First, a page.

Journal: Australas J Dermatol. 1997 Jun;38 Suppl 1:S30.
Solar keratoses belong to the list of clinically invisible dermatoses, as the loss of their horny layer may create the illusion that they have disappeared, and numerous subclinical lesions can be highlighted by 5-fluorouracil therapy. Solar keratoses are recognized as potential precursors for squamous cell carcinoma. However, basal cell carcinoma (BCC) may develop in a soft type of solar keratoses as a consequence of migration of pluripotential adnexal epithelial cells in reparative response to trauma, particularly in areas rich in adnexal structures, such as the face. These intraepithelial resident adnexal cells may result in the development of BCC following chronic solar exposure and damage.
Sun exposure and skin cancer.
75: Australas J Dermatol. 1997 Jun;38 Suppl 1:S1-6.
Armstrong BK et al
By 1927 for basal cell carcinoma (BCC) and squamous cell carcinoma (SCC), and by 1955 for melanoma, the broad grounds for relating sun exposure to skin cancer had been established: that these are more frequent in residents of areas of high ambient solar irradiance, are more frequent in sun-sensitive people, occur mainly on sun-exposed body sites, are more frequent in people with high sun exposure, and are more frequent in people with benign sun-related skin conditions. The past 40 years have added both quantity and quality to the epidemiological evidence and, most recently, provided direct evidence that sun exposure is the cause of mutations in critical tumour suppressor genes in BCC, SCC and melanoma. Complete or more convincing answers are still needed to many questions of detail. They include whether the pattern of sun exposure is really important in, and acts independently of amount of sun exposure in, affecting the risk of melanoma and BCC; what the shape of the relationship between the amount of sun exposure and risk of BCC and melanoma is when the pattern of exposure is held constant; whether there really is a plateau in risk of BCC and melanoma beyond some level of the amount of exposure; whether this exposure-response relationship depends on cutaneous sensitivity to the sun and in what way; whether sunburn makes a specific contribution to the risk of skin cancer independent of the amount of sun exposure; whether sun exposure close to the time of diagnosis of skin cancer contributes anything to the development of the cancer; what the solar radiation action spectrum is for each kind of skin cancer; and whether sunscreens are effective in protecting against skin cancer.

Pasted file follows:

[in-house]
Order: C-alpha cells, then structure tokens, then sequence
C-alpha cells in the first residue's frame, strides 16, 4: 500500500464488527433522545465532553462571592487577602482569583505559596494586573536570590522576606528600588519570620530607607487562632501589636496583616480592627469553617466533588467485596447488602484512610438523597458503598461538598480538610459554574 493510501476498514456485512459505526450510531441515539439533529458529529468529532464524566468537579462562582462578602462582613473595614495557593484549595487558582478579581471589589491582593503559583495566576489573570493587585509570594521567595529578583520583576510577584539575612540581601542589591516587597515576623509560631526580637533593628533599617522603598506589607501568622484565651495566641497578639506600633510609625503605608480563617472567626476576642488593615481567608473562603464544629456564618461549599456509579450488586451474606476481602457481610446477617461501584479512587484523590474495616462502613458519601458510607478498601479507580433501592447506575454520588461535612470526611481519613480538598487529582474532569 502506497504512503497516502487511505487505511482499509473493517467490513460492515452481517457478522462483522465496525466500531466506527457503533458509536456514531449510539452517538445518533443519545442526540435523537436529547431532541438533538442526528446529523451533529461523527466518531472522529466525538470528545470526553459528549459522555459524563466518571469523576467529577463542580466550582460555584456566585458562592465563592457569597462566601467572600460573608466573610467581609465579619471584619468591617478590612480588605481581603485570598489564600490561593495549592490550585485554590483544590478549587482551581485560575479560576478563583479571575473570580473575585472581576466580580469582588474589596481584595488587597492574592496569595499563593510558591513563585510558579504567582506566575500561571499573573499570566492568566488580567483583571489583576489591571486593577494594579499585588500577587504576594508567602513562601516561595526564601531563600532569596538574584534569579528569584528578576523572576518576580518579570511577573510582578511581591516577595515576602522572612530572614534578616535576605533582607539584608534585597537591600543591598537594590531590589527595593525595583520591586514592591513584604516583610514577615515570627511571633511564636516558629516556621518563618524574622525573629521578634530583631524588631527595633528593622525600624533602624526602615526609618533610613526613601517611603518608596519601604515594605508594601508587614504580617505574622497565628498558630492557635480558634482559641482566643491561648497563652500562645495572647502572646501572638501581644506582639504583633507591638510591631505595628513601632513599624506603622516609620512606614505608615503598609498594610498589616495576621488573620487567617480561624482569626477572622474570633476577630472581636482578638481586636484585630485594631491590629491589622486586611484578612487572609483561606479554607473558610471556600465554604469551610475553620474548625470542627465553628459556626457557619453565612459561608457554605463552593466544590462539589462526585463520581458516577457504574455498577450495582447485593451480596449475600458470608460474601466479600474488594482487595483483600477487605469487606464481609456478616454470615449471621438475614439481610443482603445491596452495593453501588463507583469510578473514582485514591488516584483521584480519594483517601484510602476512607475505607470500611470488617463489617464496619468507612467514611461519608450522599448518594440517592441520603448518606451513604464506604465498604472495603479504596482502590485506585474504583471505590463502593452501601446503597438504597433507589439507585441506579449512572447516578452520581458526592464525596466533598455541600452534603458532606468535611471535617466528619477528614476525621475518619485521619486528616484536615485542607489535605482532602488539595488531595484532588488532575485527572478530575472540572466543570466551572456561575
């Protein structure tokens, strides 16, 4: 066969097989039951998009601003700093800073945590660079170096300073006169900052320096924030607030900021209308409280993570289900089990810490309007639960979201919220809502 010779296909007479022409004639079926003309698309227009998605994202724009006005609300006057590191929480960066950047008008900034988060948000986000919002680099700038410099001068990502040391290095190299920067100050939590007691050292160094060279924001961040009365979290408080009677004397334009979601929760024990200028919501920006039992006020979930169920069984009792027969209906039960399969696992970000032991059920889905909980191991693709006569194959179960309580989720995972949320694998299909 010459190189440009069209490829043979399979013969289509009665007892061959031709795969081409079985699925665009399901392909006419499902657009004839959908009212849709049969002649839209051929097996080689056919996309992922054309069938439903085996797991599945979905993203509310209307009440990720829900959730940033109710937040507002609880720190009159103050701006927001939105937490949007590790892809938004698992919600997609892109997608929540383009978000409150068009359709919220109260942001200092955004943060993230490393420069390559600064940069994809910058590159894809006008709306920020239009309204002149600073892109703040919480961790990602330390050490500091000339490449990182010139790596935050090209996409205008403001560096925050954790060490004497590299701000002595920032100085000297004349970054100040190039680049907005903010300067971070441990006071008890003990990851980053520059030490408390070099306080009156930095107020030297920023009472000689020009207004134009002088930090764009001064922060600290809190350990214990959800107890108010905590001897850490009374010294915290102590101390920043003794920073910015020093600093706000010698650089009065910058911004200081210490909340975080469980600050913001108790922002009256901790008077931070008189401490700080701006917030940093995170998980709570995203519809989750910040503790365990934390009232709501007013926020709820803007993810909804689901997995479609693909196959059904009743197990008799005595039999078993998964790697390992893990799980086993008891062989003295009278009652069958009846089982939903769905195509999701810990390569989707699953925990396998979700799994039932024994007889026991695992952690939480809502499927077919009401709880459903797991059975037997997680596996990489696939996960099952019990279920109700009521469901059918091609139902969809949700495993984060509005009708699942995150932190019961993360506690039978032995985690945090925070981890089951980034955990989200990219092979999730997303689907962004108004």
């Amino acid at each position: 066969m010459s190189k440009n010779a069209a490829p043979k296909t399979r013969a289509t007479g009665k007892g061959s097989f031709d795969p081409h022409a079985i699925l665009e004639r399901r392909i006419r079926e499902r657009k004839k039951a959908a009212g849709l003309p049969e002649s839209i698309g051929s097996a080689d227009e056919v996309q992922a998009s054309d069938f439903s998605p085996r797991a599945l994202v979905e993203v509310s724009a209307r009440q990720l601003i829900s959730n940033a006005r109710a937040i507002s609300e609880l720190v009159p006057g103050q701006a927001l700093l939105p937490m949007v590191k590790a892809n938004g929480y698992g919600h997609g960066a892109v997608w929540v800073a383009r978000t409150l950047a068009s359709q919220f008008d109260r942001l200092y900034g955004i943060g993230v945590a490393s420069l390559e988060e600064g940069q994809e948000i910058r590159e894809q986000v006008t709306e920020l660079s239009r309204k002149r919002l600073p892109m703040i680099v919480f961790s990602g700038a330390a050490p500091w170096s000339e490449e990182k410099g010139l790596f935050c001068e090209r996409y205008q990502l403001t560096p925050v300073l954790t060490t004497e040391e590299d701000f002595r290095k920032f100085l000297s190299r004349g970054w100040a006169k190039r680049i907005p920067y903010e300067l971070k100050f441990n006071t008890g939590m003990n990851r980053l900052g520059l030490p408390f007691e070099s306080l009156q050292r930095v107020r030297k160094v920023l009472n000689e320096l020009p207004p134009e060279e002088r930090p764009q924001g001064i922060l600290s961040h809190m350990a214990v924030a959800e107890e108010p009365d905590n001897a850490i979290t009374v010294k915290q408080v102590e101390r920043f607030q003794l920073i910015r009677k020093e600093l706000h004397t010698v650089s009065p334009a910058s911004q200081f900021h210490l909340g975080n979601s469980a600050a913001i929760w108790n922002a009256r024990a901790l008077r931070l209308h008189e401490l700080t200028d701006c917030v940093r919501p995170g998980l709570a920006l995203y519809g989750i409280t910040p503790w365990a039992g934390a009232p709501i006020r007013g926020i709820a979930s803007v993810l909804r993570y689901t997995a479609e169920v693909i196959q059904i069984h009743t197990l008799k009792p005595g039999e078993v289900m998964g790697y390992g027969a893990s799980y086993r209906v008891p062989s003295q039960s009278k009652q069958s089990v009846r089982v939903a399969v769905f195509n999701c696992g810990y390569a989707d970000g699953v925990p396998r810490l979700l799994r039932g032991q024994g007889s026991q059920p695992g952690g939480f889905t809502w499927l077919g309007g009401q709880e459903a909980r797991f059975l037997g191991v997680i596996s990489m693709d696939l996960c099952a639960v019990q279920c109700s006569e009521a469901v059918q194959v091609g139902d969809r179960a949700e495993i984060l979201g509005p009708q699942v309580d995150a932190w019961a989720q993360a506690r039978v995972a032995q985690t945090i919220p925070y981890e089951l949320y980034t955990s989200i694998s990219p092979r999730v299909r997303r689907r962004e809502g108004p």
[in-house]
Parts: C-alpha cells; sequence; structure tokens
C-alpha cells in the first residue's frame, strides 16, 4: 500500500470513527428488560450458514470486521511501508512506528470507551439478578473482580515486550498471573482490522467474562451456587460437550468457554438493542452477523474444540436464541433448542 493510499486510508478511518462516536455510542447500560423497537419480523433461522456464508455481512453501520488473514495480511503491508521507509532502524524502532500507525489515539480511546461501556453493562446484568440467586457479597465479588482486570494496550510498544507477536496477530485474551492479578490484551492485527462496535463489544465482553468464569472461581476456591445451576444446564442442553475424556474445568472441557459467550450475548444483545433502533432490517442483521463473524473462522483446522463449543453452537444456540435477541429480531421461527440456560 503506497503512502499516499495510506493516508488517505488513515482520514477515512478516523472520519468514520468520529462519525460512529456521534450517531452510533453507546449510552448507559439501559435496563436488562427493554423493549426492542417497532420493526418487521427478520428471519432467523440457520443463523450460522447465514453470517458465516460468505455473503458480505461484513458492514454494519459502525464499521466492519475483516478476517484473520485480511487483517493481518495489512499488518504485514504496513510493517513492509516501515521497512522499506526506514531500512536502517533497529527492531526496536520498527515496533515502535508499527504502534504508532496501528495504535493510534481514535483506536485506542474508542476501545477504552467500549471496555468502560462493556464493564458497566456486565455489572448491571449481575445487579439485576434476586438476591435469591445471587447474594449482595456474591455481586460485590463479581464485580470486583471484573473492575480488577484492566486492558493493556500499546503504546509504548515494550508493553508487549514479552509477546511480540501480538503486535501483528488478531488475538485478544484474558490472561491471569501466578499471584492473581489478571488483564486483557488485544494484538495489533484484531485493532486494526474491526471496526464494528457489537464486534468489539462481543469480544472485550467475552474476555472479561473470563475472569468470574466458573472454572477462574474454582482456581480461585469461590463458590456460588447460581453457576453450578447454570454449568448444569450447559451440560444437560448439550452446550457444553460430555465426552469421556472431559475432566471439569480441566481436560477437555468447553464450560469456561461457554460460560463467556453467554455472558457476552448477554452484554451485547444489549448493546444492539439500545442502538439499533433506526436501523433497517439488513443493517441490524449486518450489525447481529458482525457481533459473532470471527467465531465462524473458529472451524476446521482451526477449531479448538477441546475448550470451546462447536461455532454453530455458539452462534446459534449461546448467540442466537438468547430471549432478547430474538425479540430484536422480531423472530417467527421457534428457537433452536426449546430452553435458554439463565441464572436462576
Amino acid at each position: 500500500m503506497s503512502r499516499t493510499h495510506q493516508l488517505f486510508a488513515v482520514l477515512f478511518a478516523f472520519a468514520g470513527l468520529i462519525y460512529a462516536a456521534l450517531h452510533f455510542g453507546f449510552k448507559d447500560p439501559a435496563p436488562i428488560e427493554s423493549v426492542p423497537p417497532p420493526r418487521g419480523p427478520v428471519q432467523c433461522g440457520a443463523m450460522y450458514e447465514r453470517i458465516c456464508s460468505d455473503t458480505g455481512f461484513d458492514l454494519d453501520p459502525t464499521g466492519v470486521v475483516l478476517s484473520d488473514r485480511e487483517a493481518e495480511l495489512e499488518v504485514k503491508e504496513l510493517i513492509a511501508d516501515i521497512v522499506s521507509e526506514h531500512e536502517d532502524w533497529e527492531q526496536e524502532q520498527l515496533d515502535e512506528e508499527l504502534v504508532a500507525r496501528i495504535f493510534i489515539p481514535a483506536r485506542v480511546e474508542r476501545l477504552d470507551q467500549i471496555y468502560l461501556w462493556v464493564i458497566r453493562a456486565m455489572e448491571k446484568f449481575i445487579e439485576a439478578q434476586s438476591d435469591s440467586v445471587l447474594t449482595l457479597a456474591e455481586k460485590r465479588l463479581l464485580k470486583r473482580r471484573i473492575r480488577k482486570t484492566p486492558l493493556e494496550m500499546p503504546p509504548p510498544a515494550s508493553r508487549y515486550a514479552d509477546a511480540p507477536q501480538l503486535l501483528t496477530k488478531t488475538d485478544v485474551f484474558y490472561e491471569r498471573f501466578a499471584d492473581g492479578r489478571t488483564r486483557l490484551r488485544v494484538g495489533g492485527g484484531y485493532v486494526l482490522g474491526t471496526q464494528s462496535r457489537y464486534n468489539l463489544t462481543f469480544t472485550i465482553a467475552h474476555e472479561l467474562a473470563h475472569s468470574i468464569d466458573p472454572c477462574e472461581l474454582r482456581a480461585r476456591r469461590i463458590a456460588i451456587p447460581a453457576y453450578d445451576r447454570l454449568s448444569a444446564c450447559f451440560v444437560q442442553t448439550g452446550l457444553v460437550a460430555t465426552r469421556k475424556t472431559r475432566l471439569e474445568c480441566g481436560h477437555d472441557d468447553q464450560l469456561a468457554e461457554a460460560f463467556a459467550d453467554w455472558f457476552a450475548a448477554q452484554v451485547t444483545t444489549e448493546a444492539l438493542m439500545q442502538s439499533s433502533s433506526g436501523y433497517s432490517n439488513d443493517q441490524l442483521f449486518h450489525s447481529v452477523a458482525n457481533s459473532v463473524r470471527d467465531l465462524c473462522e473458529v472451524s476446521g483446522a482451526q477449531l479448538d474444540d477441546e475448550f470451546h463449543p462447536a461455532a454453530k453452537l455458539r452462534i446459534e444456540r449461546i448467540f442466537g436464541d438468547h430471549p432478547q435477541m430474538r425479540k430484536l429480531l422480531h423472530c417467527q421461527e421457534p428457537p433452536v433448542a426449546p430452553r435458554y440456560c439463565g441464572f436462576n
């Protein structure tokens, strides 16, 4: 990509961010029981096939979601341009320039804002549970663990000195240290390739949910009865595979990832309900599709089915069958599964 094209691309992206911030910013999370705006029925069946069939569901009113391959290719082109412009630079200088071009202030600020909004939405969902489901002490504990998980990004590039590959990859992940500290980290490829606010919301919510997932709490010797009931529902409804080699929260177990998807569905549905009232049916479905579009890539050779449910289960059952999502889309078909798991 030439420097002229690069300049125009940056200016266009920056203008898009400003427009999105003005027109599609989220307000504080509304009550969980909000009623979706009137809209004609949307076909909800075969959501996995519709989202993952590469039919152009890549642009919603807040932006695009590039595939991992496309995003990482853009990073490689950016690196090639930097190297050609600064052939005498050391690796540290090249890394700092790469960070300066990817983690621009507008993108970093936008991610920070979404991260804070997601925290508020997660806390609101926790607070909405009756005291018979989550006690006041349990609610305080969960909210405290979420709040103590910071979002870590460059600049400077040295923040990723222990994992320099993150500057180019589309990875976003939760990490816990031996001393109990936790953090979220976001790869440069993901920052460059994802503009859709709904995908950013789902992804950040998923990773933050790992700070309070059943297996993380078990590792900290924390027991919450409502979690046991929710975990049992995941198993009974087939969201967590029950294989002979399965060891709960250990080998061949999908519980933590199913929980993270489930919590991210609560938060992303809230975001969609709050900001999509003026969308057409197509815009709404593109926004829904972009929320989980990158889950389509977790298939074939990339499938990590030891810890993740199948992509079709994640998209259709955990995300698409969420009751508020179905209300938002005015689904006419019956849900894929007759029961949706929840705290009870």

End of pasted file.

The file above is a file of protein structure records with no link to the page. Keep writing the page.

Early detection and treatment of skin cancer.
Journal: Am Fam Physician. 2000 Jul 15;62(2):357-68, 375-6, 381-2.
Jerant AF et al
The incidence of skin cancer is increasing by epidemic proportions. Basal cell cancer remains the most common skin neoplasm, and simple excision is generally curative. Squamous cell cancers may be preceded by actinic keratoses-premalignant lesions that are treated with cryotherapy, excision, curettage or topical 5-fluorouracil. While squamous cell carcinoma is usually easily cured with local excision, it may invade deeper structures and metastasize. Aggressive local growth and metastasis are common features of malignant melanoma, which accounts for 75 percent of all deaths associated with skin cancer. Early detection greatly improves the prognosis of patients with malignant melanoma. The differential diagnosis of pigmented lesions is challenging, although the ABCD and seven-point checklists are helpful in determining which pigmented lesions require excision. Sun exposure remains the most important risk factor for all skin neoplasms. Thus, patients should be taught basic "safe sun" measures: sun avoidance during peak ultraviolet-B hours; proper use of sunscreen and protective clothing; and avoidance of suntanning.
Actinic keratosis is squamous cell carcinoma.
Journal: South Med J. 2000 Jul;93(7):650-5.
Lober BA and Lober CW